In his article, Michaels faults 60 Minutes for not interviewing Joyner or McSurely on camera. Based on what they told Michaels, I’m disinclined to challenge 60 Minutes’ judgment: both men seemed to suggest that the prosecution hasn’t had a chance to present its case, and that Nifong must have something. As the duo knows, however,
Michaels’ article substantially advances what I consider one of the most under-reported elements of this story—the decision of the North Carolina NAACP to abandon 70 years of the national organization’s principles on criminal justice issues in its response to this case.
In their interviews with Michaels, McSurely and Joyner offered bland statements on the need to defer to prosecutorial judgment. Such remarks might seem commonplace in a discussion of criminal procedure in Alberto Gonzalez’s Justice Department, but are jarring coming from representatives of the NAACP. (Joyner, it’s worth noting, wasn’t always so blasé about the need to uphold civil liberties.)
Seeming to overlook the effects of the Open Discovery law, McSurely told Michaels, “The prosecution hasn’t shown any of its whole cards yet, and I don’t think it will until trial.” Joyner similarly speculated: “I’ve been practicing law long enough to know that what ends up in a report isn’t necessarily everything that’s there,” and “just because [evidence] has been released, doesn’t mean that’s it.” As we’ve seen in this case, everything that Nifong has delayed turning over —from the accuser’s cellphone records, to the toxicology report, to the DNA evidence—has hindered, rather than helped, his case.
One way or another, this case eventually will end. The next time McSurely, Joyner, or anyone else from the North Carolina NAACP faults a prosecutor for excessively zealous behavior, or condemns a D.A. for violating standard procedures, journalists like those at today’s panel should recall their “pro-Nifong” position in this case. But, I suspect, that’s another story we won’t ever see on the pages of the Herald-Sun.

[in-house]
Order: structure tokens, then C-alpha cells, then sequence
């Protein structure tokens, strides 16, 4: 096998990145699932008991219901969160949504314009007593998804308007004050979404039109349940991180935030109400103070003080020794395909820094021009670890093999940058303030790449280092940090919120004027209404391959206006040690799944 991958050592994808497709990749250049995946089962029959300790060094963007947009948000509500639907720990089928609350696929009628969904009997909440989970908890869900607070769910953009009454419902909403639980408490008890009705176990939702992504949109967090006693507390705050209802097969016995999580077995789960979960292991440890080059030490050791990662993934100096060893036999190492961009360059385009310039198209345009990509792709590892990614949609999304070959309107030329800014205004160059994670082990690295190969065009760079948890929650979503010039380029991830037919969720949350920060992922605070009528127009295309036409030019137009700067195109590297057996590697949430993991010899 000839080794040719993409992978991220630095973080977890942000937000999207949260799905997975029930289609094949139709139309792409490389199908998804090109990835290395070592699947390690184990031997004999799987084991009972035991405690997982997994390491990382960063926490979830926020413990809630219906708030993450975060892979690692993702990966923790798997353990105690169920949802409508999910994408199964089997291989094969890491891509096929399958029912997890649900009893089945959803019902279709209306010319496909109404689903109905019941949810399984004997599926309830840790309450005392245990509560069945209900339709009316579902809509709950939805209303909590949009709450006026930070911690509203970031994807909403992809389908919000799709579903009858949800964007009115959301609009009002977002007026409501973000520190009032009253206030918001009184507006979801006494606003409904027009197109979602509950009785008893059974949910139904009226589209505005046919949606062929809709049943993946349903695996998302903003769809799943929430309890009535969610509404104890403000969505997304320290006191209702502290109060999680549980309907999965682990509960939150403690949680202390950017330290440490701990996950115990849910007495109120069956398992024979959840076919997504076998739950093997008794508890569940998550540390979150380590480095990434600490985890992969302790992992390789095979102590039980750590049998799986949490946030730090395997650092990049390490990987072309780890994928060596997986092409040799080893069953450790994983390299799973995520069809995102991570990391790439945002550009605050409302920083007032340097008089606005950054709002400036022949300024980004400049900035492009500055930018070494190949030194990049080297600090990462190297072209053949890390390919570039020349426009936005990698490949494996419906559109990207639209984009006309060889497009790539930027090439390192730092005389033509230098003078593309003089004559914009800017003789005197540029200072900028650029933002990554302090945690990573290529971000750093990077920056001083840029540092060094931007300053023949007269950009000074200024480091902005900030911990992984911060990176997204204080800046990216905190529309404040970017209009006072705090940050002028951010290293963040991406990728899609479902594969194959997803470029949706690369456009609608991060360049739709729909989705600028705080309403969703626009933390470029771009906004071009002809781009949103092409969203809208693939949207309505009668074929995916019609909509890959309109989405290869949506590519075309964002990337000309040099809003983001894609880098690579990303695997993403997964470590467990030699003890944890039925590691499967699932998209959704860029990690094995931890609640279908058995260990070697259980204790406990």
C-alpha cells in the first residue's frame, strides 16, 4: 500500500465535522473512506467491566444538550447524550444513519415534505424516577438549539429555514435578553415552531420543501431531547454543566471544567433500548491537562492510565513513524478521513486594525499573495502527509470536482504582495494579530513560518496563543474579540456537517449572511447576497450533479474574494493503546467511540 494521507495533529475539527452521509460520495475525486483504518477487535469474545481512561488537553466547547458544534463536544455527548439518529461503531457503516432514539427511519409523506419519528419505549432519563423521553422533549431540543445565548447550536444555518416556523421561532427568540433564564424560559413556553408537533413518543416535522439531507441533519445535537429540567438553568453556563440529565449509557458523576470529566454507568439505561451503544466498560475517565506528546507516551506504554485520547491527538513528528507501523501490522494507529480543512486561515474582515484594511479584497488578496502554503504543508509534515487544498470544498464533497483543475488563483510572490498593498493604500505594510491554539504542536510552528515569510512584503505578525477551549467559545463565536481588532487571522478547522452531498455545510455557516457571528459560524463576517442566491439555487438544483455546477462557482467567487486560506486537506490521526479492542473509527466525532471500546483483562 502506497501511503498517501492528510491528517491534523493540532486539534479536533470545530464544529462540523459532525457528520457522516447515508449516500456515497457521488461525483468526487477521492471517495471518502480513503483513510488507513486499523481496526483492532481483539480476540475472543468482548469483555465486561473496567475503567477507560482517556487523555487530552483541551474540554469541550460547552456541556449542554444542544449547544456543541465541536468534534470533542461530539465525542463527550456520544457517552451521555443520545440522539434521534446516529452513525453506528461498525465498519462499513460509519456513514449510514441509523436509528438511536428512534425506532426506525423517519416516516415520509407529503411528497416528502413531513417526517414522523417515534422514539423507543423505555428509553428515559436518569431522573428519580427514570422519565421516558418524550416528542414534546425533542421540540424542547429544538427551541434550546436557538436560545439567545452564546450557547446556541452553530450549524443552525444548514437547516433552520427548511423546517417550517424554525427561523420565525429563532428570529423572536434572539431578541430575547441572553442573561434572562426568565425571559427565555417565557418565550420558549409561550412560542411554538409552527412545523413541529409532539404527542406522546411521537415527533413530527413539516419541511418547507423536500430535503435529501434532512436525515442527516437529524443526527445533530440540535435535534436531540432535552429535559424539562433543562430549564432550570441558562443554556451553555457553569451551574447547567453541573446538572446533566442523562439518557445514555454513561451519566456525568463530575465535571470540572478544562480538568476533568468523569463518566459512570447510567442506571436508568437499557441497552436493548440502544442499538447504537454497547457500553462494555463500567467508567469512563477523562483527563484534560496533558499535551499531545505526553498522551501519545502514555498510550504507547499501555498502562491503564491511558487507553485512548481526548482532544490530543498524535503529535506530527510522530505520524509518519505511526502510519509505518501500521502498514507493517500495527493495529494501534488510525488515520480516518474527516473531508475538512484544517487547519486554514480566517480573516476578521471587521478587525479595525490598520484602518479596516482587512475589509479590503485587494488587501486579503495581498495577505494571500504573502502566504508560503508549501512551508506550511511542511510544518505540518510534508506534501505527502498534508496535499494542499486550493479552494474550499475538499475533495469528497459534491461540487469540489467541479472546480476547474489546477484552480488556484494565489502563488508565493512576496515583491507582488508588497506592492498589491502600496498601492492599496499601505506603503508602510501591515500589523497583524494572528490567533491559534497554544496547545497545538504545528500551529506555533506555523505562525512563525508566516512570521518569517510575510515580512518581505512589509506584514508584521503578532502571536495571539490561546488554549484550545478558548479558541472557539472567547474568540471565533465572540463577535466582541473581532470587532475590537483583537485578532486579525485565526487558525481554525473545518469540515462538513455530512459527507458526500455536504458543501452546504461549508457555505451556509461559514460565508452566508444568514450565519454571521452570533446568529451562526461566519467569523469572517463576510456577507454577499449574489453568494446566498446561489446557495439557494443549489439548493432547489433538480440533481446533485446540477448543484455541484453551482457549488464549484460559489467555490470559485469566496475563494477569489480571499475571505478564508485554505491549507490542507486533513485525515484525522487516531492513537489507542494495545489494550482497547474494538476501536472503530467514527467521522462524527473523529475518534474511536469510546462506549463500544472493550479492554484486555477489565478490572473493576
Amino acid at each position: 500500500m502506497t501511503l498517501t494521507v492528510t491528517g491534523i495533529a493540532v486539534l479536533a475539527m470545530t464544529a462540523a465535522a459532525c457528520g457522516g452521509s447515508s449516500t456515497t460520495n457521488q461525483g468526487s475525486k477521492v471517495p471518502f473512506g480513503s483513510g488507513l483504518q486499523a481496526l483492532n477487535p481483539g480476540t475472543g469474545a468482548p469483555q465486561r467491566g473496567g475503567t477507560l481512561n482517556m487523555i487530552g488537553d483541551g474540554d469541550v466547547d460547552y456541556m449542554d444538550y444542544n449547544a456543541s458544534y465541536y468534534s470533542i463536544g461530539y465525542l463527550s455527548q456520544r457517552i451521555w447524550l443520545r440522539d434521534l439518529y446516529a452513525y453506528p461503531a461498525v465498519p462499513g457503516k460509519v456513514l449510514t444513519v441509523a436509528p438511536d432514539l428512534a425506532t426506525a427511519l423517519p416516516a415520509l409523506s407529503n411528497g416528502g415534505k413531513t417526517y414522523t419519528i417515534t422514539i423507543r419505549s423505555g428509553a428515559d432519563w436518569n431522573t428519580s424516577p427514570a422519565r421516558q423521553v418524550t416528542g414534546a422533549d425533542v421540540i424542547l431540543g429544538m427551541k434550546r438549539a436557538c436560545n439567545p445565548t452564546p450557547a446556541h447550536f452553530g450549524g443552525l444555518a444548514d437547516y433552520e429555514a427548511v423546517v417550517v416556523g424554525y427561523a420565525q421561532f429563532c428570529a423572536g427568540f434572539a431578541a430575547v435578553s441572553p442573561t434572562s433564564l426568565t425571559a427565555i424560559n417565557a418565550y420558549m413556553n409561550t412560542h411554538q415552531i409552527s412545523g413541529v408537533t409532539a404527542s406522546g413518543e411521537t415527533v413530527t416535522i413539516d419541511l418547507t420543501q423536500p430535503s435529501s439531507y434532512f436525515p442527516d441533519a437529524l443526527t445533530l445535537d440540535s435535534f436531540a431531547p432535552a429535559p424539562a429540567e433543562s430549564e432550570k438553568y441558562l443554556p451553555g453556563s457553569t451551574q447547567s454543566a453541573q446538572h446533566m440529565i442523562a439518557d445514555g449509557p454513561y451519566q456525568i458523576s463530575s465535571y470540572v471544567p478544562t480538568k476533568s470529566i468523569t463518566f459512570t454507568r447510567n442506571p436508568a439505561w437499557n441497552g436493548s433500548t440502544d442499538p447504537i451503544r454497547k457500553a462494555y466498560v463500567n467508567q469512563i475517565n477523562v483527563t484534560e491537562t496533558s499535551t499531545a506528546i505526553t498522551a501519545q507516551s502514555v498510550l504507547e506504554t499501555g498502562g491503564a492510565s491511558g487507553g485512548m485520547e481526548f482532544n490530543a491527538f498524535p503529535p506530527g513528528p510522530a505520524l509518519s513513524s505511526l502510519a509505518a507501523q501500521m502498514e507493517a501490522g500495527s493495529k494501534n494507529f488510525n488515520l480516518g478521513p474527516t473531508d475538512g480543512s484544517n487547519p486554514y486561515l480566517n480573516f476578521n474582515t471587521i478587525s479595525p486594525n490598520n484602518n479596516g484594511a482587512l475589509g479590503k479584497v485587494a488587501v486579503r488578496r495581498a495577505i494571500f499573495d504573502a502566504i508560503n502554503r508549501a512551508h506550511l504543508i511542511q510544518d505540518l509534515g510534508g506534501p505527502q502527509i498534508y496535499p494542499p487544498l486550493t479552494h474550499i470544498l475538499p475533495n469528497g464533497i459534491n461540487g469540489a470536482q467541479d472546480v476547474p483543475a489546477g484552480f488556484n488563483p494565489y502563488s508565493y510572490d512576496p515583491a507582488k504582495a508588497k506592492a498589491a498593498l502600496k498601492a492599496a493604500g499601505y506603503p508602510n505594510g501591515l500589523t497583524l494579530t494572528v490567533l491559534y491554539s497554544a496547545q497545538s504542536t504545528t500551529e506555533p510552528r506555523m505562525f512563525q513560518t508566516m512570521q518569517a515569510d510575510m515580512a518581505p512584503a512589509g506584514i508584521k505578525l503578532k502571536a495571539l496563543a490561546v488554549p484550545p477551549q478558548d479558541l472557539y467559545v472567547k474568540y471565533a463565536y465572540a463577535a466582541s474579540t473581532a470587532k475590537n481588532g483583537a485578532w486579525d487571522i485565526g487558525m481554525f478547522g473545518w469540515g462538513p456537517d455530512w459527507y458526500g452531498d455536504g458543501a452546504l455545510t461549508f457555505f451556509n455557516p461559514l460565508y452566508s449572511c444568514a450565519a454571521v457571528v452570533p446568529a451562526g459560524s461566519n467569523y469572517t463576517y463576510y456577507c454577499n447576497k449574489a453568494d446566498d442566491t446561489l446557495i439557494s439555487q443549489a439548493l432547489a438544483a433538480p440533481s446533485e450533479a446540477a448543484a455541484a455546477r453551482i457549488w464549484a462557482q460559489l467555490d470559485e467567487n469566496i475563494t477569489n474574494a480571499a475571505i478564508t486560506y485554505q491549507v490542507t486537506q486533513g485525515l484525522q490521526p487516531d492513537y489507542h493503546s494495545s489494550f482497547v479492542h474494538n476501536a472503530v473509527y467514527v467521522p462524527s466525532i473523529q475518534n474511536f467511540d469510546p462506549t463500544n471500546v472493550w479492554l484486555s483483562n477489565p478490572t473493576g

[*--update, 10.24am: If Ashley won't mention Coleman, Coleman will take the initiative. This morning's H-S features a blistering letter to the editor regarding Ashley's editorial:
Your editorial about the recent "60 Minutes" report mischaracterizes both what the district attorney's role has been in the Duke lacrosse rape case and why some of us have criticized him. Like much of the media hype that has surrounded the case, your editorial turns the case into an ugly caricature by suggesting that the decision to prosecute the Duke students was made by a valiant prosecutor on a white horse who is defending a helpless black woman who "ranks near the bottom of society." That is what the prosecutor also suggested when he told a largely African-American audience that he personally would protect "this black girl" from the hooligans at Duke. I find that characterization of the case offensive and patronizing. Why do you say the accuser is "near the bottom of society?" She is an apparently talented student and mother who dances to support herself and her child. She is a woman, not a "black girl." Trying to make this case about race and class has done a great disservice to Durham. From the start, it should have been handled as just an alleged rape that had to be investigated and prosecuted if the evidence warranted it. As someone who has criticized Nifong's handling of the case, I have not called for him to dismiss it; rather, I have suggested only that a special prosecutor be appointed who can make the kind of disinterested decisions about the case that Nifong has shown himself incapable of making. If the case goes to trial, it should be based on the strength of the evidence against the defendants, rather than as a convenient way to shift responsibility for ending what now appears to be a highly questionable prosecution to a judge or jury.